Making American Boys: Boyology and the Feral Tale

By Kenneth B. Kidd | Go to book overview

4. Father Falnagan's Boys Town

But Billy came; and it was like a Catholic priest striking peace in an
Irish shindy. Not that he preached to them or said or did anything in
particular; but a virtue went out of him, sugaring the sour ones.

—Herman Melville Billy Budd, Sailor

So far I've described boyology as a literary and institutional form of boy work and shown how boyology and the feral tale became virtually indistinguishable in and through particular genres of boys' popular literature as well as character-building organizations. At issue in my next chapter is the harmony of boyology and the feral tale within and beyond psychoanalysis. But first I want to address another important venue of American boy work, one overlooked in histories of character building: Boys Town, now known as Boys and Girls Town. Founded in 1917 by Father Edward Joseph Flanagan, an Irish immigrant priest, to provide safe haven for abandoned and abused boys, Boys Town quickly captured the American imagination, thanks to Flanagan's inventive outreach and especially the success of the 1938 film Boys Town, directed by Norman Taurog.1

Boys Town is ideologically more affiliated with ministerial child-saving efforts than with middle-class character building. Whereas Brace's Children's Aid Society and other such organizations were administered by Protestants and ministered primarily to Protestant children, Boys Town represents a Catholic tradition of boy work. Even so, Boys Town has always enjoyed a certain remove from the Catholic Church, and many of its programs are comparable to those sponsored by Protestant child care institutions. In fact, Flanagan, supported by the church but operating largely on his own, helped ease the tension between Protestant and Catholic child welfare work. As a result, Boys Town is one of the best-known child care institutions in the nation, and Father Flanagan is perhaps our most famous boy worker. By the 1940s, Flanagan was “internationally recognized as the world's foremost expert on boys' training and youth care” (Boys Town: Memories and Dreams, 11). He remains familiar long after the character builders are forgotten; even the flamboyant Baden-Powell is obscure by comparison.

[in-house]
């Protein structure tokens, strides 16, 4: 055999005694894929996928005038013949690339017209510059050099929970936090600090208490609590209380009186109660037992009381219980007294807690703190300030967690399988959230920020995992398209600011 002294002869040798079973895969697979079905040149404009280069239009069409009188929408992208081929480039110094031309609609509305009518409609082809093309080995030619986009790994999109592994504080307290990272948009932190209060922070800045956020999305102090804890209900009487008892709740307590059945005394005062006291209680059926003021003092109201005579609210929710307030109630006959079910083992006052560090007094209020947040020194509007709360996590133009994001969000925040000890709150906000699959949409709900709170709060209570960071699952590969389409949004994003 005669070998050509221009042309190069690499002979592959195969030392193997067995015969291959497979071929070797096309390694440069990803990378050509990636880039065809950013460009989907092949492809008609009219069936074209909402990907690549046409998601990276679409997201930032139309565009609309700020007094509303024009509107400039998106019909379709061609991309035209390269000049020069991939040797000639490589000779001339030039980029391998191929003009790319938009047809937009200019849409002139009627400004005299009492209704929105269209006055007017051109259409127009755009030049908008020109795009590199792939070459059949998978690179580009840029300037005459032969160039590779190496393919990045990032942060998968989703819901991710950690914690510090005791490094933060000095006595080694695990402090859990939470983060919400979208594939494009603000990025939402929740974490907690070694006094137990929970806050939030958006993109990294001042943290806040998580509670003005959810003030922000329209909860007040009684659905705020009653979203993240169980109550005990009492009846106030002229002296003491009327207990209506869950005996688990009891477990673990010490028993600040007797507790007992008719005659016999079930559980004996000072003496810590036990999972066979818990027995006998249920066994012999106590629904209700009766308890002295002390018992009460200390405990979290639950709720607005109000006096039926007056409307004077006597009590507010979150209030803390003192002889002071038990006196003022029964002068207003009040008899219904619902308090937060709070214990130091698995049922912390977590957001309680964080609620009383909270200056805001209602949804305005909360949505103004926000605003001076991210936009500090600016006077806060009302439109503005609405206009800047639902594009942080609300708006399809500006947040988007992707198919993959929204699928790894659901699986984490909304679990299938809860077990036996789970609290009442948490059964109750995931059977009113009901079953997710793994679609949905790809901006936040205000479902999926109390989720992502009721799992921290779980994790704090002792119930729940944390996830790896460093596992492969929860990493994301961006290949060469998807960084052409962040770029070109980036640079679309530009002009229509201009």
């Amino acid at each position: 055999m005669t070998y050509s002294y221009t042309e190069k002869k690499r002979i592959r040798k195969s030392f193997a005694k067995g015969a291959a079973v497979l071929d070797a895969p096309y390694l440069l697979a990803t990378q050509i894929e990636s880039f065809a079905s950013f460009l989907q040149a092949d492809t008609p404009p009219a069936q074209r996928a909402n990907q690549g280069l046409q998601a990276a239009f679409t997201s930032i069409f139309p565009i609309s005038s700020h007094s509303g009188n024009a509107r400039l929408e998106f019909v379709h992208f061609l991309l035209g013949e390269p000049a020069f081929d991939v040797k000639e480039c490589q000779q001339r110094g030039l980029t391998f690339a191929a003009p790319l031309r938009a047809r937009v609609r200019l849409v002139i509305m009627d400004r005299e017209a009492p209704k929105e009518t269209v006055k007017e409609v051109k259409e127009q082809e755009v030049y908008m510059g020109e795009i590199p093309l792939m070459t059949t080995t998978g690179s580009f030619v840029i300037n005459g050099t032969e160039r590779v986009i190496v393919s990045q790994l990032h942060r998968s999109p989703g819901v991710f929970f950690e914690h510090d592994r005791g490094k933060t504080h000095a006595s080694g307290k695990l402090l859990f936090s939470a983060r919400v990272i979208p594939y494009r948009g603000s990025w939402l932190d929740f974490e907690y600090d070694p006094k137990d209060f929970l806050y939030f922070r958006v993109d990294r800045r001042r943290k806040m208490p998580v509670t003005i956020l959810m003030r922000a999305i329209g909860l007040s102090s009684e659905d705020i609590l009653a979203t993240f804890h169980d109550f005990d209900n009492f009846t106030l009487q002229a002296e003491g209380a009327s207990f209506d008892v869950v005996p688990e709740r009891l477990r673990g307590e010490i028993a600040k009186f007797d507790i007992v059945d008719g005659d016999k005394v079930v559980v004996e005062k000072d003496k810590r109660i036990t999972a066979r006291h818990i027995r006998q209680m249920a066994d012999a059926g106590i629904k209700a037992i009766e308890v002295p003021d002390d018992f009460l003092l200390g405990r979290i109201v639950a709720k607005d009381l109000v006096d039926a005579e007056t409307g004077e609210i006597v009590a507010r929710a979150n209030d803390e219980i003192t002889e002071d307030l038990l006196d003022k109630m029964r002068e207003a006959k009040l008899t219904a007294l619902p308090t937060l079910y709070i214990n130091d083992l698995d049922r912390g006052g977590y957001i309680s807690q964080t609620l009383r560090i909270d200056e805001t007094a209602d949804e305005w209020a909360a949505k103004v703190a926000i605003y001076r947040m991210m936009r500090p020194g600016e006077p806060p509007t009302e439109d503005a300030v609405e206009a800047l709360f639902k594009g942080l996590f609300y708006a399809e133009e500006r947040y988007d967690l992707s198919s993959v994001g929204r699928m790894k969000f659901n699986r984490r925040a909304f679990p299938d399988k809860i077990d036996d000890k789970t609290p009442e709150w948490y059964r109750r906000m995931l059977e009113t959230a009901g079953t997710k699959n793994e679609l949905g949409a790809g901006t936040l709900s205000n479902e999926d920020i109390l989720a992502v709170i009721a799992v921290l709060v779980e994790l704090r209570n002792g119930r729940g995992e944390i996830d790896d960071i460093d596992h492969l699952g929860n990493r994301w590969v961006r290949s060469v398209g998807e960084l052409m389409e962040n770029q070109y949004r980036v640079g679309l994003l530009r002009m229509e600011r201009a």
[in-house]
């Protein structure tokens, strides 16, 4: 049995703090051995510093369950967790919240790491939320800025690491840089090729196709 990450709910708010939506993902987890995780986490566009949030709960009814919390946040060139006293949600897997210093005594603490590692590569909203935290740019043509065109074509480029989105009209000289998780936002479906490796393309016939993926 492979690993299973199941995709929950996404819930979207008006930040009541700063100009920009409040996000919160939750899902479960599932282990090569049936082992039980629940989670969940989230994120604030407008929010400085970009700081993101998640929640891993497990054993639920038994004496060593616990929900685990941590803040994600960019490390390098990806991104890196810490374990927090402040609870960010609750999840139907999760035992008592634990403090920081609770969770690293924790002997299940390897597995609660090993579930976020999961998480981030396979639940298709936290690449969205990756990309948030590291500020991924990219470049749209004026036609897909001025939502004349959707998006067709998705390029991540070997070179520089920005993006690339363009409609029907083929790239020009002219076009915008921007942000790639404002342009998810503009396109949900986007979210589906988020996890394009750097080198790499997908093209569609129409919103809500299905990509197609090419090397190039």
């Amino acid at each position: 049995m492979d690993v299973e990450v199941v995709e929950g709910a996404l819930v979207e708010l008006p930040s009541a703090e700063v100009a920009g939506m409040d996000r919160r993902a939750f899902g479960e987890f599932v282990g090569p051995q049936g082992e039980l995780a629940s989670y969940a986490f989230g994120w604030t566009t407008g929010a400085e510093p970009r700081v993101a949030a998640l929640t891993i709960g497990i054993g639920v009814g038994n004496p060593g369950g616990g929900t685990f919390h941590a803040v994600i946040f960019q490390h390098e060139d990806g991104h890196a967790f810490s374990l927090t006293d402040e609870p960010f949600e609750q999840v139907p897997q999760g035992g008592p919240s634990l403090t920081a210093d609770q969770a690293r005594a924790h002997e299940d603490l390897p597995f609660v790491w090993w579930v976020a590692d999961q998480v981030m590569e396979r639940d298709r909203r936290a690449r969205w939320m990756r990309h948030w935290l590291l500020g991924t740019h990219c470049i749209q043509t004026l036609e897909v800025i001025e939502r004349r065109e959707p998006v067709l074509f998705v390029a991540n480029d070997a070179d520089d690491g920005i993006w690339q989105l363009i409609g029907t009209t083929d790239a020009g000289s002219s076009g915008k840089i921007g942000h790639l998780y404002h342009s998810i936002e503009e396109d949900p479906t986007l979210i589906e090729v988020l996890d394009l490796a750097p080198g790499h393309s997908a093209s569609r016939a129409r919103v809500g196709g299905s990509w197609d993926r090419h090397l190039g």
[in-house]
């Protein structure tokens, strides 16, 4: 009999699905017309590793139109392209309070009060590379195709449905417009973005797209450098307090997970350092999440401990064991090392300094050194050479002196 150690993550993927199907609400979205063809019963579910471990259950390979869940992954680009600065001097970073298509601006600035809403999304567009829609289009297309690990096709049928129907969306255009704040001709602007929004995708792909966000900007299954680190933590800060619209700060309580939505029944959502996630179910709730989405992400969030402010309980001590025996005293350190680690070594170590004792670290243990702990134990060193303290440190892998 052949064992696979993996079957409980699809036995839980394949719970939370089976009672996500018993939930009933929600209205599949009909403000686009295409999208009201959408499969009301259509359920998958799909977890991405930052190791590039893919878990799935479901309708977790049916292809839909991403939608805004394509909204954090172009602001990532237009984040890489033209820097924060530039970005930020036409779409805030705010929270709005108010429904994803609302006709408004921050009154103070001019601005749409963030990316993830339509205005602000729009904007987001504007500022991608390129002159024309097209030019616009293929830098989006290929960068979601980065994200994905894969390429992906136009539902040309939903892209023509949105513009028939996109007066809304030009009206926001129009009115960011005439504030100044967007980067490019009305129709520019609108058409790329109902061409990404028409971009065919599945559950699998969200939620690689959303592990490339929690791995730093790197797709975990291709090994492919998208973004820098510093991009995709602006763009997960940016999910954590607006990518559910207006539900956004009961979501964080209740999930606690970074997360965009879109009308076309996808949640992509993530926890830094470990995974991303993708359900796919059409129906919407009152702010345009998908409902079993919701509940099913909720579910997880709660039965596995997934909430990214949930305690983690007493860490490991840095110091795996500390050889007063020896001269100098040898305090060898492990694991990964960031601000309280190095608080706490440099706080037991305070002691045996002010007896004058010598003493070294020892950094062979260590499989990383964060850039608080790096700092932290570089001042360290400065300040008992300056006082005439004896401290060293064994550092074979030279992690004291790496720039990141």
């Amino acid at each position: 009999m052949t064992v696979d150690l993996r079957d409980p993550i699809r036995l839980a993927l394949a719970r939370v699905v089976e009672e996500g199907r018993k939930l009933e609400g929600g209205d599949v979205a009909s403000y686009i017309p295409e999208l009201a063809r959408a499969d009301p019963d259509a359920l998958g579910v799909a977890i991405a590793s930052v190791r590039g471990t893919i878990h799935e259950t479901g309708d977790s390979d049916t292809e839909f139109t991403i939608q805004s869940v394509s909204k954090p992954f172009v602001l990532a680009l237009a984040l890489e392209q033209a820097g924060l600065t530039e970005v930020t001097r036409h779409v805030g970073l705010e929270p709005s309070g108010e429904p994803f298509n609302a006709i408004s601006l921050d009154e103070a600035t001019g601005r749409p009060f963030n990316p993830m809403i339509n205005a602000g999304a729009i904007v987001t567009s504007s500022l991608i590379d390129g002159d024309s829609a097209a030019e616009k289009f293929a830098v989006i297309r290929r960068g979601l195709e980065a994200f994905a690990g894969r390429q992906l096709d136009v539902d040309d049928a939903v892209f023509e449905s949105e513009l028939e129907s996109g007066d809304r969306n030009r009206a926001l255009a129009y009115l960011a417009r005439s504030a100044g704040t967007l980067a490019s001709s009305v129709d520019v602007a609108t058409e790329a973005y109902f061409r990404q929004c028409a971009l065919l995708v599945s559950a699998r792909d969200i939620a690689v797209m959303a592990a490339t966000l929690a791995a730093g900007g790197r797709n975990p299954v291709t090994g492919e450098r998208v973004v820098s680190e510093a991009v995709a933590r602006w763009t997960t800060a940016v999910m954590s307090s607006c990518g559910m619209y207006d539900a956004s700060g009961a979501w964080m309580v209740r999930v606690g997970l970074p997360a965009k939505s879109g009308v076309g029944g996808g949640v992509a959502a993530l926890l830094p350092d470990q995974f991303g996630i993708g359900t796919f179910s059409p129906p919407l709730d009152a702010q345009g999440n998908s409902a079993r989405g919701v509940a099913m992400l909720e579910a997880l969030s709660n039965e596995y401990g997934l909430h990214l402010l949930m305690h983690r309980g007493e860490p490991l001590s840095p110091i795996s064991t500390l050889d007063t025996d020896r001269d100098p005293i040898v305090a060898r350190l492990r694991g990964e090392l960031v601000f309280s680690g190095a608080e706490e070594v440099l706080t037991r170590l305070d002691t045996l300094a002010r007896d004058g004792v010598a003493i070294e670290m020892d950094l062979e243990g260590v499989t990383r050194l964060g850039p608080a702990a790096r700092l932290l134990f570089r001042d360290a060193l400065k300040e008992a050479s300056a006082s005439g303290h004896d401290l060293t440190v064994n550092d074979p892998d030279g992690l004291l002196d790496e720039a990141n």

That a priest should serve as a boy worker isn't surprising, since the priest is already institutionally presented as a “father.” Presumably the priest does not need an affiliation with boy work institutions (which are generally middle-class and Protestant in orientation). At the same time, as the recent sex abuse scandals in the Catholic Church have made painfully clear, the priest's authority as a boy worker is shaky at best, since his relationship to children is more paternal or avuncular than professional in the secular,

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Making American Boys: Boyology and the Feral Tale
Table of contents

Table of contents

  • Boyology or Boy Analysis ii
  • Making American Boys - Boyology and the Feral Tale iii
  • Contents vii
  • Acknowledgments ix
  • Boyhood for Beginners: An Introduction 1
  • 1. Farming for Boys 23
  • 2. Bad Boys and Men of Culture 49
  • 3. Wolf-Boys, Street Rats, and the Vanishing Sioux 87
  • 4. Father Falnagan's Boys Town 111
  • 5. from Freud's Wolf Man to Teen Wolf 135
  • 6. Reinventing the Boy Problem 167
  • Notes 191
  • Works Cited 221
  • Index 237
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